I don’t think it will come as any great surprise to my readers but the last two years have been a disaster for most gold/silver share investors. The small junior explorers have had their access to capital virtually destroyed. That’s both a good thing and a bad thing.
For the last twelve years every former drill crew supervisor or ex-taxi driver in Canada has had the ability to put together a couple of Beanie Baby projects (The bigger collection you have, the more valuable.) and a handful of directors to feed off the public financing teat. It didn’t matter how many times you failed or how little you accomplished with the money, you could drill and print, print and drill, print and print.
Investors finally woke up. Sort of. In a frenzy of “Baby with the Bath Water” cleansing, investors divested themselves of every piece of crap Vancouver stock while carefully culling out the cream of the crop real investments which they promptly burned at the stake.
The bad news is that some really excellent stocks of companies with real management are being given away. The good news is that some really excellent stocks of companies with real management are being given away.
The past two years disaster has forced investors to actually look at the companies and the management of the shares they buy. Many have been tried and found wanting. Some are simply brilliant and will be the first to lead higher as investors rejoin the junior space.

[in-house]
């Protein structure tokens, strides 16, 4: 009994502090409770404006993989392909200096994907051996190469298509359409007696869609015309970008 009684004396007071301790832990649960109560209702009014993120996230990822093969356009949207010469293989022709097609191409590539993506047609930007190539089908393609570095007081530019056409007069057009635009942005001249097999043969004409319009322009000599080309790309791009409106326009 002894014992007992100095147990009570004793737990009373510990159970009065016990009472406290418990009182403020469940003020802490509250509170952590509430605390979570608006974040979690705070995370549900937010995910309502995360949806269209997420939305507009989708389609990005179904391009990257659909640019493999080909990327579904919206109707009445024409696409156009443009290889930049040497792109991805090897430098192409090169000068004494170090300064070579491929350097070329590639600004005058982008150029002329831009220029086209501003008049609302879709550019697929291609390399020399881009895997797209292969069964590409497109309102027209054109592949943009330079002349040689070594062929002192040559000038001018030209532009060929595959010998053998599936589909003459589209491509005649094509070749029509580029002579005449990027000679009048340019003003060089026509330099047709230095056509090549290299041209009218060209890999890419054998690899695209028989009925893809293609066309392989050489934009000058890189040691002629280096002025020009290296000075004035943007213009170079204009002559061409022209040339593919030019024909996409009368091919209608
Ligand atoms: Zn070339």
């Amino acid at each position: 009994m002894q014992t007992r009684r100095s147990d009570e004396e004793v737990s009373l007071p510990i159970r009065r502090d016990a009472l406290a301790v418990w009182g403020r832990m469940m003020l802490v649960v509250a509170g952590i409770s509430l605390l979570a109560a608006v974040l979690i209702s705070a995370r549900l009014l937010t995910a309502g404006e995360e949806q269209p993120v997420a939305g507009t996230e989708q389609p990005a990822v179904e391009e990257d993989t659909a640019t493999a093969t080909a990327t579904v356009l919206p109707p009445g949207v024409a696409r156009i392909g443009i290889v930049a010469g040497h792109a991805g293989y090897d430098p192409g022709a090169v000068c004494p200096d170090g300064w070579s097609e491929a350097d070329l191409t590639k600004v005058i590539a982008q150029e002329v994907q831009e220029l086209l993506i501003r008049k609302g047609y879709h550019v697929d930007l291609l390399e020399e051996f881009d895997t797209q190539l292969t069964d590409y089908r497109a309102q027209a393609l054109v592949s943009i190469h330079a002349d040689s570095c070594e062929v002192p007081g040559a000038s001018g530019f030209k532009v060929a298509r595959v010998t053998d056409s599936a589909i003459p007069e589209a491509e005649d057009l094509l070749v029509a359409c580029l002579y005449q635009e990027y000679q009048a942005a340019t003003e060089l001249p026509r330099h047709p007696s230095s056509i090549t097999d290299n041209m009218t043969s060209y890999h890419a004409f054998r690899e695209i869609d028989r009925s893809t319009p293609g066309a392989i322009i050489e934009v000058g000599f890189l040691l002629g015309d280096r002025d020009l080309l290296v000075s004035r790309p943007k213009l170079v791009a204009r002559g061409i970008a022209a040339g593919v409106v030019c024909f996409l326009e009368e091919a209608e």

I just came back from a trip to Cambodia, my first. I visited a company named Angkor Gold (ANK-V). I was an investor in a PP with them about a year ago and I was interested in learning just how wise my investment was.
Mike Weeks, a successful former oil patch investor, runs the company as CEO and Chairman of the Board. His wife, Delayne Weeks, is VP for Social Responsibility. The company takes community development almost to a fault and while I totally agree with what they are doing, their very newsworthy Social Responsibility almost overshadows the very real technical achievements the company has made.
Raising money has become a virtual impossibility over the last two years for a junior. Based on his very real business experience, a rarity in the mining world, Mike realized early on that ANK needed to move in a different direction. Mike defines the company as a project generator. Lots of companies try that, few succeed.
In two recent joint ventures, Mike Weeks has proven the concept works for Angkor and in effect, put a floor under the price of the stock. The investment community responded by increasing the value of the shares by 60% since the end of 2012.
In January, Angkor released news that they had concluded a deal with a private Chinese company owned by Canxiang Mining Co Ltd. In return for a $2.4 million dollar cash payment, they vended a 78 square km property to the Chinese.
In early March, ANK announced a deal with Mesco Gold where Angkor would vend a 6 square km piece called the Phum Syarung project in exchange for $1.2 million in cash and a 10% NSR. Mesco intends to put the project into production by late 2014. Drill results were as high as 16.7 g/t over 4 meters.
When I read of the deal with the Indian company, Mesco Gold, I was a bit skeptical. A 10% NSR on top of a cash payment is on the verge of highway robbery. I read through the information on the transaction and a light switched on in my head. Mike Weeks may have thought he simply did a sharp business deal but the Indians understood exactly what they were buying and why a 10% NSR was no big deal from their point of view.
The way Angkor refers to the project is “Geologically, PS appears to be a shear zone with polymetallic mesothermal quartz veins showing multiple intercepts with a strike of 275m, open at both ends and at depth.” Well, no kidding.